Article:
Shane: I think all of us agree that there are ways to reach those same states without substances, were not really pro or anti substance, but it’s not really a big part of our lives.

I personally have a huge interest in Boston music and the scene in that area. What’s it like for you to be a part of that, or do you feel you are a part of any particular scene?
John: I don’t live in Boston, and every time I’m up there, I’m amazed at the bands playing, the turnouts for shows and the enthusiasm people have for throwing shows. It’s nothing like that in my small town, and I hope people don’t take it for granted.

Shane: I’m a fan of a lot that has happened and is happening here, but in general I don’t feel that we have ever been a part of any particular scene. A lot of our friends bands from Boston have moved away, including us at certain times, so I think the allegiances are felt more within our friends than within a certain area or scene.

Anna: I grew up in Boston so I have a different relationship to it than Shane or John. For me, it will always be home, regardless of other places I’ve lived or will live, so the music here is close to my heart because I’ve been going to DIY shows here since I was fifteen or sixteen years old. And I have such awesome friends here too, and I am proud to be called a Boston band. However, we are psyched to be approaching all of this from a more expansive standpoint, which is to say that we aren’t holding ourselves back based on a regional affinity. New York has been really good to us so far, and we are also excited to travel because we have friends all over the freakin place right now.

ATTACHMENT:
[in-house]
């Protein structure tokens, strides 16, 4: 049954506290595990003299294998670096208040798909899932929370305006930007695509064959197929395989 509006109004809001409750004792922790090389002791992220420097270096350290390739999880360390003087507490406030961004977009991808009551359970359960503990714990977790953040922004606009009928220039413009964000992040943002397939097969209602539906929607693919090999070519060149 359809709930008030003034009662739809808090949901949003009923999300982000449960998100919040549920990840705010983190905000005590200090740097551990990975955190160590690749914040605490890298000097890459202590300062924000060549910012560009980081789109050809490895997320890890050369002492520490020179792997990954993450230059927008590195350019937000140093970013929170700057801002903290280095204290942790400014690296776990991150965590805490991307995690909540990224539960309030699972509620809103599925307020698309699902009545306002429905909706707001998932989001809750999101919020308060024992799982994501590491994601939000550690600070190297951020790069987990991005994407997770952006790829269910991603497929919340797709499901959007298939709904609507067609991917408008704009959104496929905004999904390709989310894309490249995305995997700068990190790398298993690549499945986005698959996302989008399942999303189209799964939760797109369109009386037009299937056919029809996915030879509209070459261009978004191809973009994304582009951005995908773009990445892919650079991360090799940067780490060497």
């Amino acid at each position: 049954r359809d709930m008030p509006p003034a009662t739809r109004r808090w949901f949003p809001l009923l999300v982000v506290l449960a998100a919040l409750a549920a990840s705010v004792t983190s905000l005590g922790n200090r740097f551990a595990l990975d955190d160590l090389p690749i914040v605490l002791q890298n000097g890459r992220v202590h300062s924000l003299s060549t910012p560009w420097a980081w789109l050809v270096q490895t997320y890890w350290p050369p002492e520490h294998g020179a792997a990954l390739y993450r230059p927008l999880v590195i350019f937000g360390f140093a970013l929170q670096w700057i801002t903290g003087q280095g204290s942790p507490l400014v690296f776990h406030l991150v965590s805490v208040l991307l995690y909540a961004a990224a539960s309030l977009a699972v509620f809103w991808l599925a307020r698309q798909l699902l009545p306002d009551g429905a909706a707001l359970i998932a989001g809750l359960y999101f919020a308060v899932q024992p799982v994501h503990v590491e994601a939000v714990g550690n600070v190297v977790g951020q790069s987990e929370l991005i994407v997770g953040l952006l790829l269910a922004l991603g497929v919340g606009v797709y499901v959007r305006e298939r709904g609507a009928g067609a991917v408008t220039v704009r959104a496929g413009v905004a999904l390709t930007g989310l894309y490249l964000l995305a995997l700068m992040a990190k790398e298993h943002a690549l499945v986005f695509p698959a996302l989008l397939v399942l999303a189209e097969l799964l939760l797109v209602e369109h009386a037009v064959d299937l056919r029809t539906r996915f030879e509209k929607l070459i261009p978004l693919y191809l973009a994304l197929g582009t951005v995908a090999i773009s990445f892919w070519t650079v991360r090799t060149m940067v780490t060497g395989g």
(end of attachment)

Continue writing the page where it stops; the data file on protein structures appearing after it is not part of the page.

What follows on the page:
Have you had the chance to play outside America yet? If you could play anywhere, where would it be?
Anna: Oh jeez. All I want to do right now is play overseas. I’ll go anywhere. We’d love to do this as soon as we can!

Shane: One time we went to Canada to go play and after hours of trouble at the border we finally arrived in Montreal where we proceeded to get our car broken into in the first hour of being there. We had to drive back to Massachusetts that night and kept each other awake by screaming “MOOOOOSEEE” every couple of minutes because there were Moose everywhere in the surrounding woods, it was an 18 hour drive all around. I’d like to play in Hungary or Turkmenistan

John: I wanna play in an ancient Roman amphitheater in Pompeii, Italy and film the whole thing and make dogs sing.

Did you know there’s another band called Quilt? Or possibly, “Quilt The Band”. I’m not sure. Do you foresee any massive lawsuits down the line?
Anna: Haha, yeah, these days band names can’t really be unique anymore! but yeah you do encounter tons of parallels today with code words within different band names. I guess it only took 40 or 50 years of rock n roll for all the names to get used up, but what can ya do? Quietly Understanding Internal Linear Time. Quirky Underwear In Little Totebags. Quests Underneath India’s Low Tide.

John:You’ll be hearing from my lawyer.


user_login; ?>